Previously, we wrote about the hyper-hot real estate market in Washington. We managed to react in a few hours–before most of the competition–to a new listing. We had to outbid only one other buyer. Even so, we paid an insane amount. Half the size as our house in Arkansas for twice the cost.
Immediately, we experienced strong emotions for spending so much money; shock, grief, fear, and guilt. I told our realtor that for that much money down South, you could buy a plantation with an antebellum home stocked with ghosts. And that money could do a lot of good, if carefully applied.
But we do have a plan to make the investment productive for the benefit of others–after we enjoy it a few years. We’ll will the house to a non-profit. Because of the skyrocketing prices in a desirable location, this house is very likely to be worth more later. A good cause will need the money a few years from now.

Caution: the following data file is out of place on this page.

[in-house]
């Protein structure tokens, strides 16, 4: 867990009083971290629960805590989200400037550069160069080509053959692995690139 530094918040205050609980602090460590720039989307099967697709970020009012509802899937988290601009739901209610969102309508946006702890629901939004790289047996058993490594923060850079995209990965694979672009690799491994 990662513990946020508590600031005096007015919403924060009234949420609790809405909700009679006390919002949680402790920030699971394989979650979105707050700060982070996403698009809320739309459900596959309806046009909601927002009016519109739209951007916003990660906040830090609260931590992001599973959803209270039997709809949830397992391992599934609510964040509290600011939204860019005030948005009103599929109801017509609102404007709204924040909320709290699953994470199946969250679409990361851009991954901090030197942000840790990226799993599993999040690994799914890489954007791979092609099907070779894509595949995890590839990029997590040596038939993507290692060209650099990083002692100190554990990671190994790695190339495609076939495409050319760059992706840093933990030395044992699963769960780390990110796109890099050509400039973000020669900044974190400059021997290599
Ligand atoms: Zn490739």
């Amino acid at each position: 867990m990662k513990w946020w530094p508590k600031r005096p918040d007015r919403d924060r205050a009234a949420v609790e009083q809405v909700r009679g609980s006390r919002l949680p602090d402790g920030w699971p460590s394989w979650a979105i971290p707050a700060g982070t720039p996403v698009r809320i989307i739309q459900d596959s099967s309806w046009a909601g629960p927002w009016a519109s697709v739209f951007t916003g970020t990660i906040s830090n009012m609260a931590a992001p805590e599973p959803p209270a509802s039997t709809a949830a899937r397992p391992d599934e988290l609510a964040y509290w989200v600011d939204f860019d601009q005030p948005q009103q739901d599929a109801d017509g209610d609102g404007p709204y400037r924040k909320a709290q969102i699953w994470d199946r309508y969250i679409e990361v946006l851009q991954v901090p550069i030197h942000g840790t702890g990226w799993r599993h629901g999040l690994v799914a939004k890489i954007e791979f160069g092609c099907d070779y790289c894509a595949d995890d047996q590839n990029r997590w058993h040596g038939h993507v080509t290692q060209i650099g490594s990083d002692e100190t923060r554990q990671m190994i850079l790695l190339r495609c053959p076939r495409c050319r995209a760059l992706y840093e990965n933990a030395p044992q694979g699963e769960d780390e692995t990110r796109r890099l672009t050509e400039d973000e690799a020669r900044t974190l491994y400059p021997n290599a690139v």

About the house: I had anticipated a cabin-like home on the margins of civilization. Trouble is, those sites don’t have reliable Internet and in some cases not even cell service. So the house we selected is in a residential area–to our surprise only thirteen miles to downtown Seattle. That is, thirteen miles over water. We’re on the opposite side of Puget Sound from the city.
Truly we are fish-out-of-water here. This has been a theme in each of our novels. We’ll write with more feeling now. Washington was to be our “last grand adventure.” That adventure we are experiencing.